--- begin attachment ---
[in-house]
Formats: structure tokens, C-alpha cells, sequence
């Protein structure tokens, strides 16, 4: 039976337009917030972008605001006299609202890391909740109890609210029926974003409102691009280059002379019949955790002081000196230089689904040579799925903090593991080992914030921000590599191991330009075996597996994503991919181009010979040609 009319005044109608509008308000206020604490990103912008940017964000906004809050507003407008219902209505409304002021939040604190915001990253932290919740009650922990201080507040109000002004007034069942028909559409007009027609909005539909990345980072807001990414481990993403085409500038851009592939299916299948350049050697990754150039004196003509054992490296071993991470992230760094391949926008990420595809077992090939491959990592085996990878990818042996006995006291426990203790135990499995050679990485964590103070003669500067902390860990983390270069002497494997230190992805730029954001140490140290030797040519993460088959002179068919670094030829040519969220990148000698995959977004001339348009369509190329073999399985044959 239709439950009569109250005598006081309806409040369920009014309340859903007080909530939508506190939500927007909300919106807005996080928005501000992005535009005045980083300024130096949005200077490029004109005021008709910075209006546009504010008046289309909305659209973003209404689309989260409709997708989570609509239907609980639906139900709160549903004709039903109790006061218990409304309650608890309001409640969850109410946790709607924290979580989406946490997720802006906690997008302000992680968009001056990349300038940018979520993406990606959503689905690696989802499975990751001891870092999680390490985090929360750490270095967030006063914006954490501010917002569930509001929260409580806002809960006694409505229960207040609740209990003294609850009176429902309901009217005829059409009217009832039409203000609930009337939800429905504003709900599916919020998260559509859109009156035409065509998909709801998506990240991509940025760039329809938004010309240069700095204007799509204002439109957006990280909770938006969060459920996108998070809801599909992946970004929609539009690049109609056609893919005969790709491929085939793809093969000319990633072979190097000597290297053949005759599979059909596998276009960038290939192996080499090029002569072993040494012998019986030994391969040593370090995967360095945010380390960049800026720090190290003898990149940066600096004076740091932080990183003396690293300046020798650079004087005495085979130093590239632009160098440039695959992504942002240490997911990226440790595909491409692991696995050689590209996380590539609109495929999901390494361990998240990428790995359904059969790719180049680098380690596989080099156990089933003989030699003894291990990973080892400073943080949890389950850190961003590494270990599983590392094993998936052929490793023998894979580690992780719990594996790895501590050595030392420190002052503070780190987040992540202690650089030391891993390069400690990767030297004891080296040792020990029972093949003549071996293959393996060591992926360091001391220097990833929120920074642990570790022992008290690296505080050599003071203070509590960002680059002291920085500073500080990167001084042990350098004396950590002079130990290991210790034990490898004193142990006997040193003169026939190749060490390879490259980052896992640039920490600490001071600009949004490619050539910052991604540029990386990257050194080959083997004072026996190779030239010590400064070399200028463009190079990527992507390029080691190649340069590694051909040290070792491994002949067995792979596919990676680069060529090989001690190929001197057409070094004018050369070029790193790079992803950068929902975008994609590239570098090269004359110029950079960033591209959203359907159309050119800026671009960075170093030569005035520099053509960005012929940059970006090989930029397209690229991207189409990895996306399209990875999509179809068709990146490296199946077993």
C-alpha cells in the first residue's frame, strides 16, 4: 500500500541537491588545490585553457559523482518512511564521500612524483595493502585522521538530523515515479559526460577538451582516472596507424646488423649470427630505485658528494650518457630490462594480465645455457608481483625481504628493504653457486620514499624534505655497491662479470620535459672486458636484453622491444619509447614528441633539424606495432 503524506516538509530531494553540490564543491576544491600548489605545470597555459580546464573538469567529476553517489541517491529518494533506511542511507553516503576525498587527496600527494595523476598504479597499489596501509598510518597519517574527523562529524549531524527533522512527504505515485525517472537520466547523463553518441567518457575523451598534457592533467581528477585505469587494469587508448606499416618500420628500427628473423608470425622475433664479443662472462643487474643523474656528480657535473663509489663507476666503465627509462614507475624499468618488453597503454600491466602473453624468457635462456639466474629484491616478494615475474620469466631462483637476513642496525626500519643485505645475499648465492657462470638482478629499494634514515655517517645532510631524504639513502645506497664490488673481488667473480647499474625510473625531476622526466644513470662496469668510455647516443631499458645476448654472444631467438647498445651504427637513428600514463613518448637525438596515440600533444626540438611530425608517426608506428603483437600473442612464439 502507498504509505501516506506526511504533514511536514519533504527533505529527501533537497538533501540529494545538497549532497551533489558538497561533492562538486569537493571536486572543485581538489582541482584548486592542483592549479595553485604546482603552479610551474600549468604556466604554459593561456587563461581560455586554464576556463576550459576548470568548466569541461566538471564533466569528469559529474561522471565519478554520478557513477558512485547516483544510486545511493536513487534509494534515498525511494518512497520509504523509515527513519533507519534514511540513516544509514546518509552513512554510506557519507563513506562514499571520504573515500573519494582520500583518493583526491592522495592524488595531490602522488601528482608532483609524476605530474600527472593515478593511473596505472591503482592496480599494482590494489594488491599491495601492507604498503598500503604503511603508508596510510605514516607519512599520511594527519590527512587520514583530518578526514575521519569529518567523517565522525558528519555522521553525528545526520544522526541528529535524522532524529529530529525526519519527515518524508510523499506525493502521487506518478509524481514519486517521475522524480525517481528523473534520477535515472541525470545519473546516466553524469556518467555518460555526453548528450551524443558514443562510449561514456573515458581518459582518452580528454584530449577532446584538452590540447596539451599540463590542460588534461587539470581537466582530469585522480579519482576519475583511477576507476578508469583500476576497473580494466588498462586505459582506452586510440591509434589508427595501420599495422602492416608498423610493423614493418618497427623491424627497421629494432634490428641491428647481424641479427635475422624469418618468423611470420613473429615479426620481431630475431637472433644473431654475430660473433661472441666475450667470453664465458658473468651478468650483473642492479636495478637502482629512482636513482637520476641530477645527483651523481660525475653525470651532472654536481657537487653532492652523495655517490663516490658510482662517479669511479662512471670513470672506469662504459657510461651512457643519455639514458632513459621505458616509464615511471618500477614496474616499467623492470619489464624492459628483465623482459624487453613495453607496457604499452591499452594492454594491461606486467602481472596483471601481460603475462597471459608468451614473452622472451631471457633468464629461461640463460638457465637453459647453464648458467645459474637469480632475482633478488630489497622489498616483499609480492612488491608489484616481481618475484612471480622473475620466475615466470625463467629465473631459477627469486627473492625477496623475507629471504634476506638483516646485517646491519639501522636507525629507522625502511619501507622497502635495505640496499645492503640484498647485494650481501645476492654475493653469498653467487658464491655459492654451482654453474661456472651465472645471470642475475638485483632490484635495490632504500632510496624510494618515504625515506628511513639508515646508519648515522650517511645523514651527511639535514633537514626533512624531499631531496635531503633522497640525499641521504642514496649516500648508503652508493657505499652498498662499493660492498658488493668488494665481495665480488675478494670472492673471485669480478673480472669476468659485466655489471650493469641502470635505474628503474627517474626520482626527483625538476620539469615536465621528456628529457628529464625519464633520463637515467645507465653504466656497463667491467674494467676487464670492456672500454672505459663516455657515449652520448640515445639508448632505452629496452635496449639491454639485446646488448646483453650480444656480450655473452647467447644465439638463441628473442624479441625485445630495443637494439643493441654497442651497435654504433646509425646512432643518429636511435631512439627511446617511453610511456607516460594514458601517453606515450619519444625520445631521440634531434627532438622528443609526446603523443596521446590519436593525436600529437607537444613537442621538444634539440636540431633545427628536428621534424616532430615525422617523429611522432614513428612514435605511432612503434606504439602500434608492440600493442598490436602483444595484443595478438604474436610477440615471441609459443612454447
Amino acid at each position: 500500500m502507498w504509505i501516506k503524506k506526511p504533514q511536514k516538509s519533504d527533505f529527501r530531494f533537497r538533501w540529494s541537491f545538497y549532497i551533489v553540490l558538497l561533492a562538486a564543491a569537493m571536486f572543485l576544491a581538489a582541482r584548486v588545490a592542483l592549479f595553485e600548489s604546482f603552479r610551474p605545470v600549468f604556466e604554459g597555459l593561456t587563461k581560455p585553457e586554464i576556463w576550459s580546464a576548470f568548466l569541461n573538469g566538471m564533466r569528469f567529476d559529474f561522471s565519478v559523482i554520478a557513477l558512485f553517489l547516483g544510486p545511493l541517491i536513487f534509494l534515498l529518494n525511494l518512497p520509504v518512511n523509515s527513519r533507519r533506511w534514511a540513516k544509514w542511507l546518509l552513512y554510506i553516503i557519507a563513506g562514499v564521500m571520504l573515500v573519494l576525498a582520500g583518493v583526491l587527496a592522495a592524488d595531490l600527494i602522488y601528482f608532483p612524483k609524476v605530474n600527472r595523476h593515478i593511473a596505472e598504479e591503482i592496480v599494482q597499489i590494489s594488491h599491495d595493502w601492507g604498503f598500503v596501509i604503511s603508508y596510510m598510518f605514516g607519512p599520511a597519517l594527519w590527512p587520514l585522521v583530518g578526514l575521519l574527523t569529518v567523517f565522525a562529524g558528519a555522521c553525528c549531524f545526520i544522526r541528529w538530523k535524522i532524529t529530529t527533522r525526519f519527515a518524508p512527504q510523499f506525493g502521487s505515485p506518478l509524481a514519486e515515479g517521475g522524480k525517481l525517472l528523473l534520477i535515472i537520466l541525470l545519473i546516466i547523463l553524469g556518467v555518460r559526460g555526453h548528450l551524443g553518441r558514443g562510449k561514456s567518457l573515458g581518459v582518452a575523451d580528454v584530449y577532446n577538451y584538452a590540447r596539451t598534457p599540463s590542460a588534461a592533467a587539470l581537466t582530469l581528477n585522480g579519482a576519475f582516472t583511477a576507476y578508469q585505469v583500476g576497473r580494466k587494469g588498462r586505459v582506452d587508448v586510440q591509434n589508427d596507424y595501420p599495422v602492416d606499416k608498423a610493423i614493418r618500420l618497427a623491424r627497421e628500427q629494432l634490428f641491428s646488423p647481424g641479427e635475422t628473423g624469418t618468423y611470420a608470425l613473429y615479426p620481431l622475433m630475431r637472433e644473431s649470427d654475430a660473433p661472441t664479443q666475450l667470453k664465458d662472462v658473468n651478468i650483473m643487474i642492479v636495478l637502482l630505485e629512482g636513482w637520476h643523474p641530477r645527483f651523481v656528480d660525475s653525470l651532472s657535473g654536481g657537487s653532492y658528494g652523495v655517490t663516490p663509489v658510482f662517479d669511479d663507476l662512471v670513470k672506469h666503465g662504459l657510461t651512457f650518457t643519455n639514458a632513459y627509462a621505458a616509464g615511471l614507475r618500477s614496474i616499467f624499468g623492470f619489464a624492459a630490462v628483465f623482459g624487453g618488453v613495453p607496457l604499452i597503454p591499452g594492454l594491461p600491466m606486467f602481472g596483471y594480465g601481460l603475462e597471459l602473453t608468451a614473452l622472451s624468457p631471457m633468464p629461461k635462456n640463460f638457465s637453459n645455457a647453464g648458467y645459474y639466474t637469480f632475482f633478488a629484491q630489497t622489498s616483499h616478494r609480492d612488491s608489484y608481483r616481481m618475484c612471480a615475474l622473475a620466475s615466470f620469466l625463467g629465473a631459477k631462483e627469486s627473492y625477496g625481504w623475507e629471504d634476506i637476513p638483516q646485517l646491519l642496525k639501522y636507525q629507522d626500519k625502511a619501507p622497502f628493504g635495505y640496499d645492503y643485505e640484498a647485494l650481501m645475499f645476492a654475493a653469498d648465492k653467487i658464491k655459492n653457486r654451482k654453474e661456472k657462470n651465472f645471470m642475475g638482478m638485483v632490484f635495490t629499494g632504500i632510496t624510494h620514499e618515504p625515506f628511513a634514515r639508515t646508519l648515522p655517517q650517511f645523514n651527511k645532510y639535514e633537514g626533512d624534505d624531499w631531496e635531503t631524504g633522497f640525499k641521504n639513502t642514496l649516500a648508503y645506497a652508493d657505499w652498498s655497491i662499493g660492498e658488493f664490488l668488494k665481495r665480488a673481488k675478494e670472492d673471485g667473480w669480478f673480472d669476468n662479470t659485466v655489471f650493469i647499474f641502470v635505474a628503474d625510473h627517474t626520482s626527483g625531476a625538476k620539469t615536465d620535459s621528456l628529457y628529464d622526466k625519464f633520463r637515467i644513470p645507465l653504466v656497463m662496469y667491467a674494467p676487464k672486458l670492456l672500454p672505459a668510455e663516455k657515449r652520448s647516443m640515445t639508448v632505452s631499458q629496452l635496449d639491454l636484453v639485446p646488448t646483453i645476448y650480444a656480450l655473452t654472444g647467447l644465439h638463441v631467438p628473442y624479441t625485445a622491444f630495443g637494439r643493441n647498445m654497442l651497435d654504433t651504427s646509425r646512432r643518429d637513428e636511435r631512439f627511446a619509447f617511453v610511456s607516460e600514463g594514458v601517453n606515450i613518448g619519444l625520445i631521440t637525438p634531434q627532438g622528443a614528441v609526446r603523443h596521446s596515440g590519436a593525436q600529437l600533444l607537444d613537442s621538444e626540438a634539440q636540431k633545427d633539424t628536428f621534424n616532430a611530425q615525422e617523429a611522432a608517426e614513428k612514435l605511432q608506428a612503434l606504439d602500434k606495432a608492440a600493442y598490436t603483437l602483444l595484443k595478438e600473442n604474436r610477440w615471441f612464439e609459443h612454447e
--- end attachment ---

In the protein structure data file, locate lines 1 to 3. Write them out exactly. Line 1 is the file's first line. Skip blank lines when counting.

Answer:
[in-house]
Formats: structure tokens, C-alpha cells, sequence
């Protein structure tokens, strides 16, 4: 039976337009917030972008605001006299609202890391909740109890609210029926974003409102691009280059002379019949955790002081000196230089689904040579799925903090593991080992914030921000590599191991330009075996597996994503991919181009010979040609 009319005044109608509008308000206020604490990103912008940017964000906004809050507003407008219902209505409304002021939040604190915001990253932290919740009650922990201080507040109000002004007034069942028909559409007009027609909005539909990345980072807001990414481990993403085409500038851009592939299916299948350049050697990754150039004196003509054992490296071993991470992230760094391949926008990420595809077992090939491959990592085996990878990818042996006995006291426990203790135990499995050679990485964590103070003669500067902390860990983390270069002497494997230190992805730029954001140490140290030797040519993460088959002179068919670094030829040519969220990148000698995959977004001339348009369509190329073999399985044959 239709439950009569109250005598006081309806409040369920009014309340859903007080909530939508506190939500927007909300919106807005996080928005501000992005535009005045980083300024130096949005200077490029004109005021008709910075209006546009504010008046289309909305659209973003209404689309989260409709997708989570609509239907609980639906139900709160549903004709039903109790006061218990409304309650608890309001409640969850109410946790709607924290979580989406946490997720802006906690997008302000992680968009001056990349300038940018979520993406990606959503689905690696989802499975990751001891870092999680390490985090929360750490270095967030006063914006954490501010917002569930509001929260409580806002809960006694409505229960207040609740209990003294609850009176429902309901009217005829059409009217009832039409203000609930009337939800429905504003709900599916919020998260559509859109009156035409065509998909709801998506990240991509940025760039329809938004010309240069700095204007799509204002439109957006990280909770938006969060459920996108998070809801599909992946970004929609539009690049109609056609893919005969790709491929085939793809093969000319990633072979190097000597290297053949005759599979059909596998276009960038290939192996080499090029002569072993040494012998019986030994391969040593370090995967360095945010380390960049800026720090190290003898990149940066600096004076740091932080990183003396690293300046020798650079004087005495085979130093590239632009160098440039695959992504942002240490997911990226440790595909491409692991696995050689590209996380590539609109495929999901390494361990998240990428790995359904059969790719180049680098380690596989080099156990089933003989030699003894291990990973080892400073943080949890389950850190961003590494270990599983590392094993998936052929490793023998894979580690992780719990594996790895501590050595030392420190002052503070780190987040992540202690650089030391891993390069400690990767030297004891080296040792020990029972093949003549071996293959393996060591992926360091001391220097990833929120920074642990570790022992008290690296505080050599003071203070509590960002680059002291920085500073500080990167001084042990350098004396950590002079130990290991210790034990490898004193142990006997040193003169026939190749060490390879490259980052896992640039920490600490001071600009949004490619050539910052991604540029990386990257050194080959083997004072026996190779030239010590400064070399200028463009190079990527992507390029080691190649340069590694051909040290070792491994002949067995792979596919990676680069060529090989001690190929001197057409070094004018050369070029790193790079992803950068929902975008994609590239570098090269004359110029950079960033591209959203359907159309050119800026671009960075170093030569005035520099053509960005012929940059970006090989930029397209690229991207189409990895996306399209990875999509179809068709990146490296199946077993």